Brad Means: Another super broad question for you. What do we hope to gain out of talking to North Korea? You know, this has caught a lot of people by surprise. Some thought it would never happen, yet here we are. A talk between President Trump and the North Korean President Kim Jong-un is imminent. What's to gain here for both sides?

 

Dr. Andrew Goss: Well, I think that from the North Korean side Kim Jong-un is very interested in being seen as a real political force in Northeast Asia and he has already in many ways accomplished that by creating a nuclear weapon or nuclear bomb and really advancing finally in terms of missile design and construction and he would like to have a better deal in some fashion, probably a better economic deal where he has better access to the global markets and can trade in a way that he is not able to now, or that North Korea is not able to now. Of course the United States also has ambitions. They would prefer to see stability on the Korean Peninsula. They would like to see denuclearization of North Korea. And I think that in the end, also, there is a desire amongst many in the United States including in the Trump administration to have some kind of more regularized relationship with North Korea and that this is then an opportunity to accomplish just that.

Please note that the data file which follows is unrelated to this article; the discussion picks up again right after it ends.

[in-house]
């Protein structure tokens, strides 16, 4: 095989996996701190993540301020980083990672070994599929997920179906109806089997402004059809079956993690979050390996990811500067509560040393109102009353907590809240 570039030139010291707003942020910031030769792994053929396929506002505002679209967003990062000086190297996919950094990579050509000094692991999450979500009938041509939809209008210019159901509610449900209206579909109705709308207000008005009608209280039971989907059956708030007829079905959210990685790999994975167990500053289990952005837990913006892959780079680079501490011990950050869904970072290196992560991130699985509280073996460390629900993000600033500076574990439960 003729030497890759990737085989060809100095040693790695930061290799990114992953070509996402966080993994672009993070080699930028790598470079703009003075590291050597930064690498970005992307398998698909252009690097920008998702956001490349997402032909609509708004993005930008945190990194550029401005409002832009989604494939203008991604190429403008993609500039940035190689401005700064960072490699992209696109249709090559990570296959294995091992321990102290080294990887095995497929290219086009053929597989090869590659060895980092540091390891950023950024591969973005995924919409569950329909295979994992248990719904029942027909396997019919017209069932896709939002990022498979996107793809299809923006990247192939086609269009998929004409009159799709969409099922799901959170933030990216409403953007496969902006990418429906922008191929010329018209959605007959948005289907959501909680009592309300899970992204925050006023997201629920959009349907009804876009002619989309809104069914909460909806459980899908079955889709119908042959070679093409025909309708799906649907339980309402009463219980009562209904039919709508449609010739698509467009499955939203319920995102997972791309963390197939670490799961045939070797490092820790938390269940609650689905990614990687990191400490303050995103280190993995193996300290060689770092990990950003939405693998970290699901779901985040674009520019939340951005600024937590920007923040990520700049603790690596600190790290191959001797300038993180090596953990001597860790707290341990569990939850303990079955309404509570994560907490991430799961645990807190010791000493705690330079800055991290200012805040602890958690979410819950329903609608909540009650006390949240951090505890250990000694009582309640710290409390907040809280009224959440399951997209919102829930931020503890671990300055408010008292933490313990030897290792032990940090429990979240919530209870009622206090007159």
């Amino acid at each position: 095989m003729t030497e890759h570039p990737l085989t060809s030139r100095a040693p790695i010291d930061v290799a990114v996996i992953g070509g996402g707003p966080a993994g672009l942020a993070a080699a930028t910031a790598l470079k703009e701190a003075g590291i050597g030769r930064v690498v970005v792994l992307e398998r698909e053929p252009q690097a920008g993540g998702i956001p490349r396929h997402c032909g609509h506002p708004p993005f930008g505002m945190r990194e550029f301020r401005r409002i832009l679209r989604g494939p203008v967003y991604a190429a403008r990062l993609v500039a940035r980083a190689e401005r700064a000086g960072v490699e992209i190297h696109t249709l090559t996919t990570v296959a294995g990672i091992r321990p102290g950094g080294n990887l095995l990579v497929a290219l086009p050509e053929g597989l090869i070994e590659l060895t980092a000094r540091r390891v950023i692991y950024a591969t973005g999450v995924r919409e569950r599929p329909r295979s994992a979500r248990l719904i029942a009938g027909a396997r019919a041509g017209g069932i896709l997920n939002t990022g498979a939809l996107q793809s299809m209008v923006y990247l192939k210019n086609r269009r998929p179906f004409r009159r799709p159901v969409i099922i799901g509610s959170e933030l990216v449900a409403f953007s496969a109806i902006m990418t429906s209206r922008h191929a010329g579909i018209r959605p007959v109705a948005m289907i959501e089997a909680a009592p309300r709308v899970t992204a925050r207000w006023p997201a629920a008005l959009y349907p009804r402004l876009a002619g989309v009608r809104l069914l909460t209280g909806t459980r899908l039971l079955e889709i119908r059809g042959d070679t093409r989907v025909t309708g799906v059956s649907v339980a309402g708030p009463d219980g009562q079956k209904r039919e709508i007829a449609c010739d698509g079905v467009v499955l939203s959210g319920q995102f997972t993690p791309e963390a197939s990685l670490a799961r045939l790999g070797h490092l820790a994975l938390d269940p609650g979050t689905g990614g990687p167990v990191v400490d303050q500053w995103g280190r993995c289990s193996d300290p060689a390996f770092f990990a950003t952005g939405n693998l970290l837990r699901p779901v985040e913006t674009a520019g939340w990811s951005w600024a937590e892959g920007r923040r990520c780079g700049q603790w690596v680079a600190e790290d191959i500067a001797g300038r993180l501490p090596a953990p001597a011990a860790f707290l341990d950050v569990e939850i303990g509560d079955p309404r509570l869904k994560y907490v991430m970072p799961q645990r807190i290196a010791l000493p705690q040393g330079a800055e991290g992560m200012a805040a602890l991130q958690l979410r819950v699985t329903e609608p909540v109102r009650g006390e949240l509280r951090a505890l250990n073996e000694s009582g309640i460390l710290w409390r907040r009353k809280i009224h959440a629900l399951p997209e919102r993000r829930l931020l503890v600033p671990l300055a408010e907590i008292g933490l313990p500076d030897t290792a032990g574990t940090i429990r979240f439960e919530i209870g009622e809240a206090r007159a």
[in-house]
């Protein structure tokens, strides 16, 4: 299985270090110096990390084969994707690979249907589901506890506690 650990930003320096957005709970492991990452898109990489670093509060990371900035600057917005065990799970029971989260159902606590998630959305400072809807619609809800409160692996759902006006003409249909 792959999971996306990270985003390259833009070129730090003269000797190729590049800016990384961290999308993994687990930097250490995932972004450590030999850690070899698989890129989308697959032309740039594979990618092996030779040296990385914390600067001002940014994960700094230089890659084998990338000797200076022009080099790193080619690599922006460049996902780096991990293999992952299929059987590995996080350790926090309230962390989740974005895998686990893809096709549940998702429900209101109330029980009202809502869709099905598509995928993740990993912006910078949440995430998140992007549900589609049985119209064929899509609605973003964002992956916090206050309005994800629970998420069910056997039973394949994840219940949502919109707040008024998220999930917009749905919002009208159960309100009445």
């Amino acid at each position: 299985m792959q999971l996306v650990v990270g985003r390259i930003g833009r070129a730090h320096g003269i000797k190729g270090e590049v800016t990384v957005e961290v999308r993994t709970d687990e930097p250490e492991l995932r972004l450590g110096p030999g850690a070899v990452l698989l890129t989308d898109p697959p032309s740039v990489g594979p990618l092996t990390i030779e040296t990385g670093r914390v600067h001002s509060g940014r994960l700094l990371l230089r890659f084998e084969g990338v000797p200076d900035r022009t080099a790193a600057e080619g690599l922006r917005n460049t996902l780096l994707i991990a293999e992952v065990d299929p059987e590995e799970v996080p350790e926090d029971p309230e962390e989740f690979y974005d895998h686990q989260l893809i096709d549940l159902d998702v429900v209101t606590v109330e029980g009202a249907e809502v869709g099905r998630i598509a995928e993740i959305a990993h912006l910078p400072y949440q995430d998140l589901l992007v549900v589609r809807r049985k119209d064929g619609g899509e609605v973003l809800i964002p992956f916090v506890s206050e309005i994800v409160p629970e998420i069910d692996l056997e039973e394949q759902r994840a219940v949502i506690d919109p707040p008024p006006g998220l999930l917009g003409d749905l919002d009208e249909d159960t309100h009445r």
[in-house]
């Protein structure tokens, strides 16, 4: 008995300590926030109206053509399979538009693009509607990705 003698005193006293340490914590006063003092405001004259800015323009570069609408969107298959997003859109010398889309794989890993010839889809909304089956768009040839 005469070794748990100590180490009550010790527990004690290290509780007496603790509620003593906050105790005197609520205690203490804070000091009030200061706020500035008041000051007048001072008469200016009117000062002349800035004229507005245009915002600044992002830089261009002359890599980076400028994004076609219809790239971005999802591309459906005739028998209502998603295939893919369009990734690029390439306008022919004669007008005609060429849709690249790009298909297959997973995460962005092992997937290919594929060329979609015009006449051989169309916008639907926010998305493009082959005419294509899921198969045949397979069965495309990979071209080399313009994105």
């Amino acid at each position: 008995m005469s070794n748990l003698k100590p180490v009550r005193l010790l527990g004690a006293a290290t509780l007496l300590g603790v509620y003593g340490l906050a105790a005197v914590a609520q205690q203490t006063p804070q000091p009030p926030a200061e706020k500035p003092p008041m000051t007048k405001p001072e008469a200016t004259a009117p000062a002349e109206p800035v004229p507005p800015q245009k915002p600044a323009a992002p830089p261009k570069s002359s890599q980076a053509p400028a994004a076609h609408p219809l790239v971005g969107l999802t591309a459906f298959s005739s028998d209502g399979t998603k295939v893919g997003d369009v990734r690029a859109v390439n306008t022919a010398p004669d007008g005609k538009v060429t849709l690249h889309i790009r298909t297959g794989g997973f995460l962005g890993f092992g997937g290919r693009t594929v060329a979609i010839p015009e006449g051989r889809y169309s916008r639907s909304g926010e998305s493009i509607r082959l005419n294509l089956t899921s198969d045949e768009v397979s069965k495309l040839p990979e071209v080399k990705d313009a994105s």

Brad Means: And so going back to denuclearization, is that mandatory, does that have to happen for these talks to go forward?

 

Dr. Andrew Goss: It's a good question. It's a complicated one. Kim Jong-un has said that he would denuclearize North Korea and that he's actually already begun. And so I think that a lot of the negotiations will be about ironing out the details in terms of verification and ability for inspectors to actually look into this. From the United States' point of view, this has always been sort of the first order or the first order of importance is to get rid of the nuclear weapons. I think it'll be difficult. It's not very hard to build a nuclear bomb, and once you know how, you can actually put it on ice and bring it back very quickly. And so that's where the challenge will be.